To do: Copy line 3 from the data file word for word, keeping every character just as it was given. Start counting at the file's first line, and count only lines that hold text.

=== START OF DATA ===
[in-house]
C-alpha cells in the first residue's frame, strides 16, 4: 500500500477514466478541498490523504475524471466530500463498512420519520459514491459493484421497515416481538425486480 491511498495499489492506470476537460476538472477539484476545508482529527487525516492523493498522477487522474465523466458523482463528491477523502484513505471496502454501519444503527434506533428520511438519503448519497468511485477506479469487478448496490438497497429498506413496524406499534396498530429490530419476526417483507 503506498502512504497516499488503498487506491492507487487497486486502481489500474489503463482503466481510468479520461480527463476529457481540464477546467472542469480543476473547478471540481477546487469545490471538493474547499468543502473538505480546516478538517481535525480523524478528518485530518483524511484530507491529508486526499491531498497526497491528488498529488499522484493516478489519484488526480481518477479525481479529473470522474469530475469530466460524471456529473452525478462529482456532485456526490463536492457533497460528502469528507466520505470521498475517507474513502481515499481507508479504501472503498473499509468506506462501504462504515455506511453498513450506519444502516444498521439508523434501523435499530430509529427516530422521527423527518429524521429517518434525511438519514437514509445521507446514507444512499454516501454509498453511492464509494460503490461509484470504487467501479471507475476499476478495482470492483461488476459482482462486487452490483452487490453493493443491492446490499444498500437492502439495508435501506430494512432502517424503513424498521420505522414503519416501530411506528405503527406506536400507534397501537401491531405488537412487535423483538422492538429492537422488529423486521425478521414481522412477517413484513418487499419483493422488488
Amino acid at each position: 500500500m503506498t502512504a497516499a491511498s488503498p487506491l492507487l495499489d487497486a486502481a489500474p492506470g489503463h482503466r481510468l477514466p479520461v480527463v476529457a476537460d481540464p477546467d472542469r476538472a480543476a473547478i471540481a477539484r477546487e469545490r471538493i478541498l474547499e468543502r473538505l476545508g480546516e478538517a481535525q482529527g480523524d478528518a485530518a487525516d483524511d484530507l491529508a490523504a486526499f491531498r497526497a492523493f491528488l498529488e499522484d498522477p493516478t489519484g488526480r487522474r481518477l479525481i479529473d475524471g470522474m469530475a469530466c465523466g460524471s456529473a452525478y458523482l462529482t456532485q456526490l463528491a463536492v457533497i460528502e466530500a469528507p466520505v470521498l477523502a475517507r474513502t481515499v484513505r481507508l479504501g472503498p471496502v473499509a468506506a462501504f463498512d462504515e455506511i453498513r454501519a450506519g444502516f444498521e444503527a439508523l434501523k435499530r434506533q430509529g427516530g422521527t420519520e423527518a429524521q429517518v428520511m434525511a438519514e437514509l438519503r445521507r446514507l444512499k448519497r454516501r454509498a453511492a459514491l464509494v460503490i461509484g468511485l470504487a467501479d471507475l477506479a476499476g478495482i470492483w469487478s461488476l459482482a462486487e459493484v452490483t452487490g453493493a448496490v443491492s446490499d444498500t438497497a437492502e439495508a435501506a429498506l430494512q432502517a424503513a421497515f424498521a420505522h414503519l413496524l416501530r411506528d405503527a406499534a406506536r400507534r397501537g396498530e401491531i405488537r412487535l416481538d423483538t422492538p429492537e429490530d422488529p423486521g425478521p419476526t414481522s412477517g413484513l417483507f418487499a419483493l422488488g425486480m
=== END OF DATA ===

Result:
Amino acid at each position: 500500500m503506498t502512504a497516499a491511498s488503498p487506491l492507487l495499489d487497486a486502481a489500474p492506470g489503463h482503466r481510468l477514466p479520461v480527463v476529457a476537460d481540464p477546467d472542469r476538472a480543476a473547478i471540481a477539484r477546487e469545490r471538493i478541498l474547499e468543502r473538505l476545508g480546516e478538517a481535525q482529527g480523524d478528518a485530518a487525516d483524511d484530507l491529508a490523504a486526499f491531498r497526497a492523493f491528488l498529488e499522484d498522477p493516478t489519484g488526480r487522474r481518477l479525481i479529473d475524471g470522474m469530475a469530466c465523466g460524471s456529473a452525478y458523482l462529482t456532485q456526490l463528491a463536492v457533497i460528502e466530500a469528507p466520505v470521498l477523502a475517507r474513502t481515499v484513505r481507508l479504501g472503498p471496502v473499509a468506506a462501504f463498512d462504515e455506511i453498513r454501519a450506519g444502516f444498521e444503527a439508523l434501523k435499530r434506533q430509529g427516530g422521527t420519520e423527518a429524521q429517518v428520511m434525511a438519514e437514509l438519503r445521507r446514507l444512499k448519497r454516501r454509498a453511492a459514491l464509494v460503490i461509484g468511485l470504487a467501479d471507475l477506479a476499476g478495482i470492483w469487478s461488476l459482482a462486487e459493484v452490483t452487490g453493493a448496490v443491492s446490499d444498500t438497497a437492502e439495508a435501506a429498506l430494512q432502517a424503513a421497515f424498521a420505522h414503519l413496524l416501530r411506528d405503527a406499534a406506536r400507534r397501537g396498530e401491531i405488537r412487535l416481538d423483538t422492538p429492537e429490530d422488529p423486521g425478521p419476526t414481522s412477517g413484513l417483507f418487499a419483493l422488488g425486480m